Topic of the Week Millennial Bosses
If you haven't already worked for a younger boss, it won't be long. Because a recent poll found a third of us currently work for someone younger. And 15% working for someone a decade, or more, their junior. Which reminds me of Tata, who recently opened a salon in SF specializing in the traditional Thai art of face-slapping. For just $350 you can get a ten minute regime of strategically placed slaps to the face to help with your frown lines and droopy skin. Masochists are not welcome for treatment, or as Tata says, "If you want someone to hit you, go on Craigslist."
Working for a much younger boss can feel like you're getting slapped around. But with 80 million born after 1980, Millennials will make up half the workforce by decade's end. With many in leadership positions. So the days of forcing younger employees to adjust to the rest of us are in the past, it's now our job to adjust to them. That's why I've included the four "C's" below to help you thrive in a challenging workplace.
Communication. A recent poll of adults in the U.S. found that 41% don't text. While millennials average about 20 texts daily. It is important for all of us to adopt the latest and most effective communication techniques to remain relevant. Just the words Facebook and Twitter can send many of us into a cold sweat. But today we don't have the choice to sit out the social media dance, or risk being seen as being behind the times or technology resistant.
Change. Okay this will be hard for some of you to read. Millennials have been called one of the most diversity-friendly generations ever. When the boss is accepting it just won't fly for his people not to be. So we all may need to reevaluate our biases and explore how to become more open-minded.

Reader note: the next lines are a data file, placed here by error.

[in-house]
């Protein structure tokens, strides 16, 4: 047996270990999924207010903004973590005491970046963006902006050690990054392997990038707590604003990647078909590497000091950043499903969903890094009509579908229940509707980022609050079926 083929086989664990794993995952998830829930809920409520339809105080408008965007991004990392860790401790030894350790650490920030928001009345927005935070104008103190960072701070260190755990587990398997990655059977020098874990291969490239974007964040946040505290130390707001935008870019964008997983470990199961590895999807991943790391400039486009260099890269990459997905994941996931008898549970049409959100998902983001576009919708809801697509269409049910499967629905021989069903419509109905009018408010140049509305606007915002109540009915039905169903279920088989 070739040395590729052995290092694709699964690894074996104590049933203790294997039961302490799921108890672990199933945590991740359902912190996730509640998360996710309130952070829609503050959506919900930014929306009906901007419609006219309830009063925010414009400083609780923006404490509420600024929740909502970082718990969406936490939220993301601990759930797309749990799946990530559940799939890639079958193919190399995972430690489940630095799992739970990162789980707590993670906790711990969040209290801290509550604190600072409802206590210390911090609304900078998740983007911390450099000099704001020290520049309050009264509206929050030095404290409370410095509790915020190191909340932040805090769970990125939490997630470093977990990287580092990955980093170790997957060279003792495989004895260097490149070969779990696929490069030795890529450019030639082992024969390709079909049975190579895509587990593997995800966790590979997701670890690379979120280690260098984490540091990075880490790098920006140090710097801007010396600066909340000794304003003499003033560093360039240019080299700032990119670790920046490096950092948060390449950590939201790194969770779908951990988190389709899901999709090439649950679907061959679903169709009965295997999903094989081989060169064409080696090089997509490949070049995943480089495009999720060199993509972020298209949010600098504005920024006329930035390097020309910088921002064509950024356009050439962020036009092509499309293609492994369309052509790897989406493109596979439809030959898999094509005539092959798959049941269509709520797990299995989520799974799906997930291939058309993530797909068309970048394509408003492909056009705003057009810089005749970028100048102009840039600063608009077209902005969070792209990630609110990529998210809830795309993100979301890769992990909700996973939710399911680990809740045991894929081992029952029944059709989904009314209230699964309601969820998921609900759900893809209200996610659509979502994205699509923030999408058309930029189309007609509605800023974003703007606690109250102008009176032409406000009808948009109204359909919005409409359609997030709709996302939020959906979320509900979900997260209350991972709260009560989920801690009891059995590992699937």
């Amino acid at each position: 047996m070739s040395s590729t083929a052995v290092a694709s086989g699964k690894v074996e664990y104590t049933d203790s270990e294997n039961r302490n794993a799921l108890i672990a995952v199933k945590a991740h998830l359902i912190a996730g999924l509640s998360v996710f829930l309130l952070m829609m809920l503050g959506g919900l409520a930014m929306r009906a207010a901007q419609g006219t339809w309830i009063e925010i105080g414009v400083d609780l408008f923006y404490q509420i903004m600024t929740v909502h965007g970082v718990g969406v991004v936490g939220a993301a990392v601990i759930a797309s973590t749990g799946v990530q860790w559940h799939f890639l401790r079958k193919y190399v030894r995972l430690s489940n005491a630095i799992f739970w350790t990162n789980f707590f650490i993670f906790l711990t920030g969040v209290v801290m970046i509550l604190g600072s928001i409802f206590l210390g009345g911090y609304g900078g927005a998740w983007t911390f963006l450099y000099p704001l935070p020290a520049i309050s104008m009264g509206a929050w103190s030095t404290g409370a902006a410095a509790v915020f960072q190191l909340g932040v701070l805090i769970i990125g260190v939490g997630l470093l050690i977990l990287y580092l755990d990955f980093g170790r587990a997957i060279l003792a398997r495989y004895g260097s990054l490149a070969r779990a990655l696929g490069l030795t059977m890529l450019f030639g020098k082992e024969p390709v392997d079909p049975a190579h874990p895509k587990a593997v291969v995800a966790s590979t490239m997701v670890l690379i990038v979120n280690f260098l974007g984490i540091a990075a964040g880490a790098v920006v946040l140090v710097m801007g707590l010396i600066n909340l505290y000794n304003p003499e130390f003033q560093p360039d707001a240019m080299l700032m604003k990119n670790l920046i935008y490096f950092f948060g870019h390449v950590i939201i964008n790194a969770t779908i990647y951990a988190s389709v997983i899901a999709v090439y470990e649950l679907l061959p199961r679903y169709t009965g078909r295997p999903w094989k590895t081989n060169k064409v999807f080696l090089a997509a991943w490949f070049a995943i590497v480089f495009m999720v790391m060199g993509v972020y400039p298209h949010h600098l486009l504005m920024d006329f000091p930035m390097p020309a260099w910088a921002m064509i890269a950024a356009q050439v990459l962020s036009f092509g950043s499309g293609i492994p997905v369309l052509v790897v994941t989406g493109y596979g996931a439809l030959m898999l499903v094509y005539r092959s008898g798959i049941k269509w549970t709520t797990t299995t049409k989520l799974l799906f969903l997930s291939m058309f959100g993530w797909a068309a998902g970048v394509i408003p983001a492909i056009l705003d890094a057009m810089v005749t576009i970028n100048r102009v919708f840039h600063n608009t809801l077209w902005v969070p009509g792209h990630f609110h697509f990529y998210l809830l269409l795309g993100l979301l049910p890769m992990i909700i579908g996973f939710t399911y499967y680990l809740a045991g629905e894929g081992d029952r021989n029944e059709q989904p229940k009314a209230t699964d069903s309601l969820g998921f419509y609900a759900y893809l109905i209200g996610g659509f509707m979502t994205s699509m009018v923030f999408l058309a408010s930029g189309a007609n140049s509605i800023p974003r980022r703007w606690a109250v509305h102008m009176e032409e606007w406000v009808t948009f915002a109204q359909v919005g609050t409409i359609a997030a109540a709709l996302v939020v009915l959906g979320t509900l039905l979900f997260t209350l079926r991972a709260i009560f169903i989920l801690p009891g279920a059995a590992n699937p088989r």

Collaboration. Boomers and Gen Xers know how to collaborate, but millennials take it to an entirely different level. Because they were raised on social media and advanced technology. Create, nurture and check on your online presence on a regular basis and keep exploring and experimenting with new ways to share ideas and move projects to the next level.
Churn. 91% of Millennials expect to be in a job for less than three years. We might as well put revolving doors on all of our workplaces, because there is going to be a lot of job hopping in the future. It probably is hard to believe, but loyalty will continue to be chipped away in corporate America.
Which brings me to the notion of "reverse mentoring." We've all heard of mentoring, that's where you seek out a gray haired guy or gal to learn from them about how work really works. But mentoring shouldn't be solely focused on gray hairs, it should also look to learn from younger staffers. And that's probably the ultimate slap in the face, we can all learn something from each other.
Bob Rosner is a best-selling author and award-winning journalist. For free job and work advice, check out the award-winning workplace911.com. Check the revised edition of his Wall Street Journal best seller, "The Boss's Survival Guide." If you have a question for Bob, contact him [email protected]
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"The reason people blame things on the previous generations is that there's only one other choice."
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from Norwegian University of Life Science
Nature Works: Working Without Windows
- Workers without windows in cubes or offices were 5 times more likely to bring plants
- Workers without windows were 3 times more likely to bring pictures of nature
- Workers use pictures and plants to compensate for the lack of a window